This chronic condition is caused by a misfiring of the trigeminal nerve. An attack causes brief episodes of extreme, shooting pain.


Facial Pain - Trigeminal Neuralgia & Sphenopalatine Neuralgia



What is Atypical Facial Pain?

Atypical Facial Pain (ATFP) is a syndrome encompassing a wide group of facial pain problems. ATFP can have many different causes but the symptoms are all similar. Facial pain, often described as burning, aching or cramping, occurs on one side of the face, often in the region of the trigeminal nerve and can extend into the upper neck or back of the scalp. Although rarely as severe as trigeminal neuralgia, facial pain is continuous for ATFP patients, with few, if any periods of remission. Recent studies propose that ATFP is an early form of trigeminal neuralgia. Indeed, some patients have components of both ATFP and TN symptoms. Earlier literature has linked ATFP to "psychological pathology." Recent studies however have shown no such link exists.




What are some possible causes of ATFP?

ATFP has many possible causes. In some cases, infections of the sinuses or teeth appear to be involved. Some studies postulate a low-grade infectious and inflammatory process occurring over a long period can result in nerve damage and be the triggering factor for ATFP pain. Some believe that vascular compression of the trigeminal nerve in the same area may to lead to trigeminal neuralgia as a cause of ATFP. Dental or some sort of physical trauma is also linked to ATFP. Several somewhat controversial studies postulate that a condition known as NICO- Neuralgia Inducing Cavitational Osteonecrosis is the cause of the neuralgia-like symptoms of atypical facial pain.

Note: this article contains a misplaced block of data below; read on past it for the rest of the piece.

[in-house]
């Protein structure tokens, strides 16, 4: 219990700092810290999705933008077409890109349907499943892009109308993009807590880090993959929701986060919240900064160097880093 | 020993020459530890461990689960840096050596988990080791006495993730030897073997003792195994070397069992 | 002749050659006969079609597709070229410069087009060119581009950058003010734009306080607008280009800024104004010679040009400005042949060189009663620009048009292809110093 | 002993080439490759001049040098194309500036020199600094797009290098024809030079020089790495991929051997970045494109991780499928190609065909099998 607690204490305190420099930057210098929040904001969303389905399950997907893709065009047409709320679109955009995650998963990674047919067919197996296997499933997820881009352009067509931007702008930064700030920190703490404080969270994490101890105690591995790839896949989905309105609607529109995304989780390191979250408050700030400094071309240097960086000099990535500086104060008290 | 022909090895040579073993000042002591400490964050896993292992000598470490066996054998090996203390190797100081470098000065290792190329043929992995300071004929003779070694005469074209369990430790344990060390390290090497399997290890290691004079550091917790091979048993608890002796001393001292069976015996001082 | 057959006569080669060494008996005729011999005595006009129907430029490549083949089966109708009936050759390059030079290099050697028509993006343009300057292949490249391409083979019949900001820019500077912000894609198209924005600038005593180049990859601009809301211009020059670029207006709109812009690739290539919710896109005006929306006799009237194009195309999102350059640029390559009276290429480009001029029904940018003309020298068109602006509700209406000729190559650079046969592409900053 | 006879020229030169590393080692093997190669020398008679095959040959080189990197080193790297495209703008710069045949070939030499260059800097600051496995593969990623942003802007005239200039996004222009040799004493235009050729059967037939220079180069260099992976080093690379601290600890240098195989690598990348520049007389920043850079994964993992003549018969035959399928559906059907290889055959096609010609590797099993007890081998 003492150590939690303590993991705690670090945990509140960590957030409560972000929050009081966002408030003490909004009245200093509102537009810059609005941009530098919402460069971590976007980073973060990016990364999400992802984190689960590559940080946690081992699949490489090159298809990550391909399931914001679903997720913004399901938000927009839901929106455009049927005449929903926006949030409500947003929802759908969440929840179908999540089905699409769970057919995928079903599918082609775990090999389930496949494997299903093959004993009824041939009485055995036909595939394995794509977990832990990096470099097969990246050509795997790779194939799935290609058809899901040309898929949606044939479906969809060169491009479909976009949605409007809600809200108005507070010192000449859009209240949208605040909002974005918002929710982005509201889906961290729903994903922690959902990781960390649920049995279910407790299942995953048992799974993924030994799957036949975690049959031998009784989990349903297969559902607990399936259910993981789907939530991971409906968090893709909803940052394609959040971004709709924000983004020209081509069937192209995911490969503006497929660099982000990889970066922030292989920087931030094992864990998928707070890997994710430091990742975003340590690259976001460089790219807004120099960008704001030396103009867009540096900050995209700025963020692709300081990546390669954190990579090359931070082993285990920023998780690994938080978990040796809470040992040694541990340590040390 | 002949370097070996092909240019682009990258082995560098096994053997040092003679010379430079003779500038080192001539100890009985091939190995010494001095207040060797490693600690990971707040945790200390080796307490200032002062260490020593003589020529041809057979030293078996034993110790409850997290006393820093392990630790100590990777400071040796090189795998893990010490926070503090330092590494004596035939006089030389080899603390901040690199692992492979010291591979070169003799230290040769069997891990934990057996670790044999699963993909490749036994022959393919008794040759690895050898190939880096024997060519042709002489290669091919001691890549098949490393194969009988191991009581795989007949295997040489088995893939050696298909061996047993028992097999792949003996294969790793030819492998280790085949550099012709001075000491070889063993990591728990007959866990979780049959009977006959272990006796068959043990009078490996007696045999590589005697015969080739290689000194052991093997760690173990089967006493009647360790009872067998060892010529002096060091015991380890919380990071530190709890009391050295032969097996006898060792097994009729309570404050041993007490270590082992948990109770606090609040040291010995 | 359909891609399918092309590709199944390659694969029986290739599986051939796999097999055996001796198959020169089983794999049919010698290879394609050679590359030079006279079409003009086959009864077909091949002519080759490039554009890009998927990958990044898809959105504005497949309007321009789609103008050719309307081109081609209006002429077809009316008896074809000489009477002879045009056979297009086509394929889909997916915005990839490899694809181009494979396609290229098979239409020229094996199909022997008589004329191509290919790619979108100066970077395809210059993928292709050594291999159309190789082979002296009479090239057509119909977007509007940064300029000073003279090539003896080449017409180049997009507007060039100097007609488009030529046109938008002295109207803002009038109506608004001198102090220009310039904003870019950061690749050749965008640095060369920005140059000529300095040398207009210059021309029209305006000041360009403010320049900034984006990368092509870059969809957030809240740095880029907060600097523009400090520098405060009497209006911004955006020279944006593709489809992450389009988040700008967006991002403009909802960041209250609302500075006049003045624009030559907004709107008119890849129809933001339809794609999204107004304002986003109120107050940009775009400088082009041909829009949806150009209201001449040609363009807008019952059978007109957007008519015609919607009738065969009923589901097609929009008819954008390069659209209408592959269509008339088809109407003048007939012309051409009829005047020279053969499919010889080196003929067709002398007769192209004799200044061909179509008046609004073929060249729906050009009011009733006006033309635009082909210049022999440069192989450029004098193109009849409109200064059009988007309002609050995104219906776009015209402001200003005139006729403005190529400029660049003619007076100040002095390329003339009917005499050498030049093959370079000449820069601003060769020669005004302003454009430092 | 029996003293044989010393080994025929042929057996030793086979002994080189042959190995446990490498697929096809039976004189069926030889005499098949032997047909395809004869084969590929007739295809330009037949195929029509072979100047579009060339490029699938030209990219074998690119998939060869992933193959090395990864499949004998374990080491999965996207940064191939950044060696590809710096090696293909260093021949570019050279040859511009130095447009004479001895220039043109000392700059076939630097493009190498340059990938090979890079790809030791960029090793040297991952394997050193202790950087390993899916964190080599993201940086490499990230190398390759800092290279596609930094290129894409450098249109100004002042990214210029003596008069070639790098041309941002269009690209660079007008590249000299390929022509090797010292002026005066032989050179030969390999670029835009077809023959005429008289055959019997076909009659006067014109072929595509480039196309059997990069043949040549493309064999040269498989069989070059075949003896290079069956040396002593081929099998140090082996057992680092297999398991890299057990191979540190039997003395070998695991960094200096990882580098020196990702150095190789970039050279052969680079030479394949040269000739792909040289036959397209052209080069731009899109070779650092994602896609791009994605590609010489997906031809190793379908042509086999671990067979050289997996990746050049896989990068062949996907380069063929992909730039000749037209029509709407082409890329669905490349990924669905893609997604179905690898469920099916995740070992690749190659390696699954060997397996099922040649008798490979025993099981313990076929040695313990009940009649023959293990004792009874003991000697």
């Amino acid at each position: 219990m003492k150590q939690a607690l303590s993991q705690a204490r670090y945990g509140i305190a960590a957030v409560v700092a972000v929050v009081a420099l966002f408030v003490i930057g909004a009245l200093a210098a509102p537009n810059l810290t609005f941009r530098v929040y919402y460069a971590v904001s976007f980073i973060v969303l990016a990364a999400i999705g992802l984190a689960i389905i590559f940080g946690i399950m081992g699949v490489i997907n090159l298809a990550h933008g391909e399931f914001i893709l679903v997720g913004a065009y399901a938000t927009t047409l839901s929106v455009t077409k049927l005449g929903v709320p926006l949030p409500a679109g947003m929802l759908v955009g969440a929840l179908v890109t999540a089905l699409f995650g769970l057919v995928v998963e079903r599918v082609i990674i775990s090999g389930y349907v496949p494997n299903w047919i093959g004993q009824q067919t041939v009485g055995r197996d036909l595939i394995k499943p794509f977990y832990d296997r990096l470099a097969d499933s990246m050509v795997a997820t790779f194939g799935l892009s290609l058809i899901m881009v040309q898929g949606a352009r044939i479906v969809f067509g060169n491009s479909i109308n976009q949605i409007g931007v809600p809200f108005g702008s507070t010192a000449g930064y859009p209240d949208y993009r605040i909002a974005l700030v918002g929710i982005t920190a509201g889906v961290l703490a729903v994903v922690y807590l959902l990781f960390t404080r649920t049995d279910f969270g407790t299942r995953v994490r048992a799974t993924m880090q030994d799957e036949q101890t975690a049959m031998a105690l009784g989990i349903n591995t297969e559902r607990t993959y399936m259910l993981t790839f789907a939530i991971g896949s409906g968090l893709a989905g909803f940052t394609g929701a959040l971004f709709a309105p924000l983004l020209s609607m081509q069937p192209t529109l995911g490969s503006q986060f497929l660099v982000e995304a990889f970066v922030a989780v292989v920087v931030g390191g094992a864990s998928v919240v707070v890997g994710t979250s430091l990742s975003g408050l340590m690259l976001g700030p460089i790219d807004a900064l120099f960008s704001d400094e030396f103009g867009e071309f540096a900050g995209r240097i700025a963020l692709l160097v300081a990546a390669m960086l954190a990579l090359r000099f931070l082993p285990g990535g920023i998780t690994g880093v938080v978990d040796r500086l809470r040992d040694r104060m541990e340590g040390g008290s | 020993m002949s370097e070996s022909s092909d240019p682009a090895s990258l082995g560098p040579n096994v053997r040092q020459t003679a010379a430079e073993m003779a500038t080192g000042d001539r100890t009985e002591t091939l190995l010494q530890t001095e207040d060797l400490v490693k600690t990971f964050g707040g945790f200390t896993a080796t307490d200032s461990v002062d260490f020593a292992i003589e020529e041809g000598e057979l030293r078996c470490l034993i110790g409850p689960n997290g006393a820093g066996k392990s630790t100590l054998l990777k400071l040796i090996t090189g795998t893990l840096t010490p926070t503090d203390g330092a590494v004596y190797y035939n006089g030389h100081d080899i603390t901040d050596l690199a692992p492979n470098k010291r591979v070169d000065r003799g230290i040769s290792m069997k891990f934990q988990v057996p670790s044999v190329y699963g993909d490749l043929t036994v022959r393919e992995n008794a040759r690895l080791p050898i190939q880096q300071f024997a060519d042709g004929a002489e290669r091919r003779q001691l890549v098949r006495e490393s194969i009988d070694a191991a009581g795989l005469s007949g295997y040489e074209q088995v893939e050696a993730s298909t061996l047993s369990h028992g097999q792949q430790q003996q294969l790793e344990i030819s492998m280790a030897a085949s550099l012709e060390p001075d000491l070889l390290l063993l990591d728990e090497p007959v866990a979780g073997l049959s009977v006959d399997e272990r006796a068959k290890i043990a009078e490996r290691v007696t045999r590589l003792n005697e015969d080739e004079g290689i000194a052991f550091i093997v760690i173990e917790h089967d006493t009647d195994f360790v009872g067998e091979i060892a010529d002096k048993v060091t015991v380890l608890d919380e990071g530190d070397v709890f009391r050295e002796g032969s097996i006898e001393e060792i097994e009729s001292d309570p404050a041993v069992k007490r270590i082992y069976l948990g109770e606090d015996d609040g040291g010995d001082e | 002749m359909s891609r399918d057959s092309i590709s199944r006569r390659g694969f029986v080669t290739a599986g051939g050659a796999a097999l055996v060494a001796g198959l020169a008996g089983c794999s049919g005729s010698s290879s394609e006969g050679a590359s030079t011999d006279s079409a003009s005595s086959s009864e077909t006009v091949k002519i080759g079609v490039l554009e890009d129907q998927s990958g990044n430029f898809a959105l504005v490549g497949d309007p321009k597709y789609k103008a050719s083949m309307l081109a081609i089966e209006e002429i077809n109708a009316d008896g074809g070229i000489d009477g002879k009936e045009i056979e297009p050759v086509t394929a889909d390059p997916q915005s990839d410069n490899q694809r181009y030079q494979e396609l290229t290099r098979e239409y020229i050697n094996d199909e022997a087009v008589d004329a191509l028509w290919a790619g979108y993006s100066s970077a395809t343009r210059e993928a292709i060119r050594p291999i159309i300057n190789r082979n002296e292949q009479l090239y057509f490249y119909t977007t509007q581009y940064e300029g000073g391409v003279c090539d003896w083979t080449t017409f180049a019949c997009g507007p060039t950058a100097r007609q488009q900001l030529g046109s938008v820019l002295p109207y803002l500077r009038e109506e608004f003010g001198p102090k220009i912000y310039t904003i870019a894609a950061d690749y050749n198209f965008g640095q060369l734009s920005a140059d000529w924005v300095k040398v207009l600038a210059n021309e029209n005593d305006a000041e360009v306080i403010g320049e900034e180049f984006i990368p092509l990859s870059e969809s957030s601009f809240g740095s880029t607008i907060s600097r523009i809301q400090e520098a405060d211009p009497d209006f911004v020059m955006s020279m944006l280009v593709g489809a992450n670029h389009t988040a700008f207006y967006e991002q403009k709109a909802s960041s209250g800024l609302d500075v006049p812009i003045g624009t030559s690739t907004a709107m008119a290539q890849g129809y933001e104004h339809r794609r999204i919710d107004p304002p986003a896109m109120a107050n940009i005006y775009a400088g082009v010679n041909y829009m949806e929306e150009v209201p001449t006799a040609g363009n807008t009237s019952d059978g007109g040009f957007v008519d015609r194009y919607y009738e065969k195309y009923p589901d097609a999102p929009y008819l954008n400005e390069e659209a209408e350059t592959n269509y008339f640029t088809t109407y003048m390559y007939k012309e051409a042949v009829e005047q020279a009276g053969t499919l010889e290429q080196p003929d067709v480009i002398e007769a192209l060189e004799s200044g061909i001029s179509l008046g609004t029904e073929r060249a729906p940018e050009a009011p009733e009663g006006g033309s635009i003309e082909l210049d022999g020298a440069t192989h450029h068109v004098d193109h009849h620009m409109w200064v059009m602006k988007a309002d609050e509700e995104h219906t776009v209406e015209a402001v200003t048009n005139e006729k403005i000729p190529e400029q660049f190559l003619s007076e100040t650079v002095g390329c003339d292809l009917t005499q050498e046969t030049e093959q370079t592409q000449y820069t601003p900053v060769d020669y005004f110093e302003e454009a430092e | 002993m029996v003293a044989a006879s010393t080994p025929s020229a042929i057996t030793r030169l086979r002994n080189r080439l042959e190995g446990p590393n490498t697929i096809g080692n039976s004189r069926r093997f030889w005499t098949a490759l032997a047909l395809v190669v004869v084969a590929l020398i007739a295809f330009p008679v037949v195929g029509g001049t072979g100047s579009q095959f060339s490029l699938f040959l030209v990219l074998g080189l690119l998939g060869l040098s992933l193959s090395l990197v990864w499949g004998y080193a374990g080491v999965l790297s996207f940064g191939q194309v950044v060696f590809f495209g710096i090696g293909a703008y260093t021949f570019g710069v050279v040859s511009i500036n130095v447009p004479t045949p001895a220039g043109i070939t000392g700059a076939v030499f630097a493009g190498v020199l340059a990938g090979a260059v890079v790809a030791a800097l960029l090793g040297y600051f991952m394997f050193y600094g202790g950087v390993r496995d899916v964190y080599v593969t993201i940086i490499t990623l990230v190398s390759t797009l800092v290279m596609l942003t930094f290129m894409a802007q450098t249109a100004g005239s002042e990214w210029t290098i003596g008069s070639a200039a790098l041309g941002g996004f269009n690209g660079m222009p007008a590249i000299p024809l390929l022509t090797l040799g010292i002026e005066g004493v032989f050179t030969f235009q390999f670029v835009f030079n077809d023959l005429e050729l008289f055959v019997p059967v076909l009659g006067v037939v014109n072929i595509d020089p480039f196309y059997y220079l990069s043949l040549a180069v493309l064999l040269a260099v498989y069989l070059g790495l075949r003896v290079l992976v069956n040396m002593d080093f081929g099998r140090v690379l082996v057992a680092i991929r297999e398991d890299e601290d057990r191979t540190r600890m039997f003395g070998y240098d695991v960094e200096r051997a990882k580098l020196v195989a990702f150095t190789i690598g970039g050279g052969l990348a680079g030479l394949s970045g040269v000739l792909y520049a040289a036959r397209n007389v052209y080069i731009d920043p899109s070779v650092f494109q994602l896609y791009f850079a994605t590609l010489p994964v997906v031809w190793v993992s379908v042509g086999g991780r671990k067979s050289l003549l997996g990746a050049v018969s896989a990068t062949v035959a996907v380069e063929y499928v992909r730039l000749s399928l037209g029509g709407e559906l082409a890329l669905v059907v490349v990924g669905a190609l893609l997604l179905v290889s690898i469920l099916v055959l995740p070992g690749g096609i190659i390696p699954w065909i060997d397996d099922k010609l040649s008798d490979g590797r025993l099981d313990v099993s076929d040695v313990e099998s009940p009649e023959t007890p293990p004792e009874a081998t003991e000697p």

What are some of the symptoms of ATFP?

Facial pain, often described as burning, aching or cramping, pinching, pulling, that occurs on one side of the face, often in the region of the trigeminal nerve and can extend into the upper neck or back of the scalp. Although rarely as severe as trigeminal neuralgia, facial pain is continuous for ATFP patients, with few, if any periods of remission.




How is ATFP diagnosed?

Diagnosing atypical facial pain is not an easy task. It's not unusual for ATFP patients to have undergone numerous dental procedures, seen multiple doctors and undergone many medical tests before being successfully diagnosed and treated. A diagnosis of ATFP is usually a process of elimination. When a patient complains of constant facial pain restricted to one side of the face, the physician must first rule out any other conditions. Tests include roentgenograms of the skull, MRI and/ or CT scan with particular attention to the skull base, careful dental and otolaryngolgic evaluation, and thorough neurological examination. Only after tests rule out other factors can a diagnosis of ATFP be made.




What are the treatments for ATFP?

Treatments include but are not limited to medications, maxillary nerve block, stellate ganglion block, mandibular nerve block, and trigeminal nerve block.


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